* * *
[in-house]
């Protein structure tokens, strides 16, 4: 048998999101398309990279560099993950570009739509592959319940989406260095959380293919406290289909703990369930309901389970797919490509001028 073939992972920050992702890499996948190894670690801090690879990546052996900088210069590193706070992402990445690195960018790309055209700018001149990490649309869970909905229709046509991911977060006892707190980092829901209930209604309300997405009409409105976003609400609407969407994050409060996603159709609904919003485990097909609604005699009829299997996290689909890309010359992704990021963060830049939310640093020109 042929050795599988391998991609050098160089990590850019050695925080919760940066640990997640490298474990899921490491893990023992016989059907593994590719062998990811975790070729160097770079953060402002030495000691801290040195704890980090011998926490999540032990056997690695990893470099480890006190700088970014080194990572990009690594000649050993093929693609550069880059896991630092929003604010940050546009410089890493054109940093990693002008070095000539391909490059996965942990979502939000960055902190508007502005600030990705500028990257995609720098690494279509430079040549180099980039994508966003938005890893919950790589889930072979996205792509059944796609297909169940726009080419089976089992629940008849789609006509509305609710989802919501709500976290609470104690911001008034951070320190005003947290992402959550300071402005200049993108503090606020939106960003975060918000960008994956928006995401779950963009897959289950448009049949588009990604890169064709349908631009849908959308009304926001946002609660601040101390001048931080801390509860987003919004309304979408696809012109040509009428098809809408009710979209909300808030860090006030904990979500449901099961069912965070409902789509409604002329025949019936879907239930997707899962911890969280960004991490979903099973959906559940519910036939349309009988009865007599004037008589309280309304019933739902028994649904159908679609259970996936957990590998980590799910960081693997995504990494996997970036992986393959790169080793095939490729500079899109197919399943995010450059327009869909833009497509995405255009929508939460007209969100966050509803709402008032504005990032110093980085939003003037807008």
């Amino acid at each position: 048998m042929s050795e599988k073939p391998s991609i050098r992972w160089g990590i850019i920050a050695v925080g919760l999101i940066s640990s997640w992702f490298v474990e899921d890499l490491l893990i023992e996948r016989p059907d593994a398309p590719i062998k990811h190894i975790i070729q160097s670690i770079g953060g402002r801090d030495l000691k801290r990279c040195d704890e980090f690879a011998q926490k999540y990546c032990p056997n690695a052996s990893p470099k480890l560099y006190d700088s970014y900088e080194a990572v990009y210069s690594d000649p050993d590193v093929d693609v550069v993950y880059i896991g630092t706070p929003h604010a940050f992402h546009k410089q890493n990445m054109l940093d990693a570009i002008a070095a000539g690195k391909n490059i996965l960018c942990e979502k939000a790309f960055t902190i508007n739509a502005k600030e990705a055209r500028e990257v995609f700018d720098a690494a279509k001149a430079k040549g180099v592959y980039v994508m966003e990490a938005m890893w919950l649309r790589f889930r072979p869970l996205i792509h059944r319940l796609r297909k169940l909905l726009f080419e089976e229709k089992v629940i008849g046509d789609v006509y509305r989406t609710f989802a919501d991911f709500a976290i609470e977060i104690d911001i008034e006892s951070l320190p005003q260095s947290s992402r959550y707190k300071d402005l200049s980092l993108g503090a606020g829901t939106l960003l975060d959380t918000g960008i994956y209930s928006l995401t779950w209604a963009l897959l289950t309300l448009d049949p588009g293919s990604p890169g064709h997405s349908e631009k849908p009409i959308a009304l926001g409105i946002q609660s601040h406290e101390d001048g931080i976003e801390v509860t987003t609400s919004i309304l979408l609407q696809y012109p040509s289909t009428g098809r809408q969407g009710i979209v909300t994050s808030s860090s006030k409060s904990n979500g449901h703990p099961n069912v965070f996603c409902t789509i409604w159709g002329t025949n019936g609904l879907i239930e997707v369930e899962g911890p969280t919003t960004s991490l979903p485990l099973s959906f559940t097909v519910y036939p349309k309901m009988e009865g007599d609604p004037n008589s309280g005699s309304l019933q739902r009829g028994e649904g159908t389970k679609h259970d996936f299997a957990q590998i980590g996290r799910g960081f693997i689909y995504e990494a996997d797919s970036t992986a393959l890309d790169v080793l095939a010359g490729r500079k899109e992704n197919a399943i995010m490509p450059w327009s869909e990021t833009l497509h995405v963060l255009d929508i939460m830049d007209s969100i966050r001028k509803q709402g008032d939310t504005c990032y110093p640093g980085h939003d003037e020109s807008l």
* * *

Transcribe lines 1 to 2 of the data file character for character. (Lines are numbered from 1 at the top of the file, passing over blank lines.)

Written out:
[in-house]
């Protein structure tokens, strides 16, 4: 048998999101398309990279560099993950570009739509592959319940989406260095959380293919406290289909703990369930309901389970797919490509001028 073939992972920050992702890499996948190894670690801090690879990546052996900088210069590193706070992402990445690195960018790309055209700018001149990490649309869970909905229709046509991911977060006892707190980092829901209930209604309300997405009409409105976003609400609407969407994050409060996603159709609904919003485990097909609604005699009829299997996290689909890309010359992704990021963060830049939310640093020109 042929050795599988391998991609050098160089990590850019050695925080919760940066640990997640490298474990899921490491893990023992016989059907593994590719062998990811975790070729160097770079953060402002030495000691801290040195704890980090011998926490999540032990056997690695990893470099480890006190700088970014080194990572990009690594000649050993093929693609550069880059896991630092929003604010940050546009410089890493054109940093990693002008070095000539391909490059996965942990979502939000960055902190508007502005600030990705500028990257995609720098690494279509430079040549180099980039994508966003938005890893919950790589889930072979996205792509059944796609297909169940726009080419089976089992629940008849789609006509509305609710989802919501709500976290609470104690911001008034951070320190005003947290992402959550300071402005200049993108503090606020939106960003975060918000960008994956928006995401779950963009897959289950448009049949588009990604890169064709349908631009849908959308009304926001946002609660601040101390001048931080801390509860987003919004309304979408696809012109040509009428098809809408009710979209909300808030860090006030904990979500449901099961069912965070409902789509409604002329025949019936879907239930997707899962911890969280960004991490979903099973959906559940519910036939349309009988009865007599004037008589309280309304019933739902028994649904159908679609259970996936957990590998980590799910960081693997995504990494996997970036992986393959790169080793095939490729500079899109197919399943995010450059327009869909833009497509995405255009929508939460007209969100966050509803709402008032504005990032110093980085939003003037807008």